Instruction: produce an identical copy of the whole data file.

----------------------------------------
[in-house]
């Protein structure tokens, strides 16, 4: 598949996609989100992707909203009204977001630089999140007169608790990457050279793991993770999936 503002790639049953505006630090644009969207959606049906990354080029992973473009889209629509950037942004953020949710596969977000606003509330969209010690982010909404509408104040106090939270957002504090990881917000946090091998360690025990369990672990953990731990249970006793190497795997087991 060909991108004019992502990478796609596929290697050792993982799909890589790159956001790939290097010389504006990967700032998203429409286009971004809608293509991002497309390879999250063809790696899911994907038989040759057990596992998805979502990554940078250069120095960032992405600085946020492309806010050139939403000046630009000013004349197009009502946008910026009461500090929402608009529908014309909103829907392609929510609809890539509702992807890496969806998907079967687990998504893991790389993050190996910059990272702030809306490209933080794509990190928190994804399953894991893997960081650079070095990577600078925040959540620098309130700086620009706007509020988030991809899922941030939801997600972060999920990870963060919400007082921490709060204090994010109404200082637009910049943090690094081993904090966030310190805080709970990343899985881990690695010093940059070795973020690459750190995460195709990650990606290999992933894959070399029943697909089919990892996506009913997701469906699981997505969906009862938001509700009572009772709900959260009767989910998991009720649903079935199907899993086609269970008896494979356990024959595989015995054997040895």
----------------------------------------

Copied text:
[in-house]
């Protein structure tokens, strides 16, 4: 598949996609989100992707909203009204977001630089999140007169608790990457050279793991993770999936 503002790639049953505006630090644009969207959606049906990354080029992973473009889209629509950037942004953020949710596969977000606003509330969209010690982010909404509408104040106090939270957002504090990881917000946090091998360690025990369990672990953990731990249970006793190497795997087991 060909991108004019992502990478796609596929290697050792993982799909890589790159956001790939290097010389504006990967700032998203429409286009971004809608293509991002497309390879999250063809790696899911994907038989040759057990596992998805979502990554940078250069120095960032992405600085946020492309806010050139939403000046630009000013004349197009009502946008910026009461500090929402608009529908014309909103829907392609929510609809890539509702992807890496969806998907079967687990998504893991790389993050190996910059990272702030809306490209933080794509990190928190994804399953894991893997960081650079070095990577600078925040959540620098309130700086620009706007509020988030991809899922941030939801997600972060999920990870963060919400007082921490709060204090994010109404200082637009910049943090690094081993904090966030310190805080709970990343899985881990690695010093940059070795973020690459750190995460195709990650990606290999992933894959070399029943697909089919990892996506009913997701469906699981997505969906009862938001509700009572009772709900959260009767989910998991009720649903079935199907899993086609269970008896494979356990024959595989015995054997040895």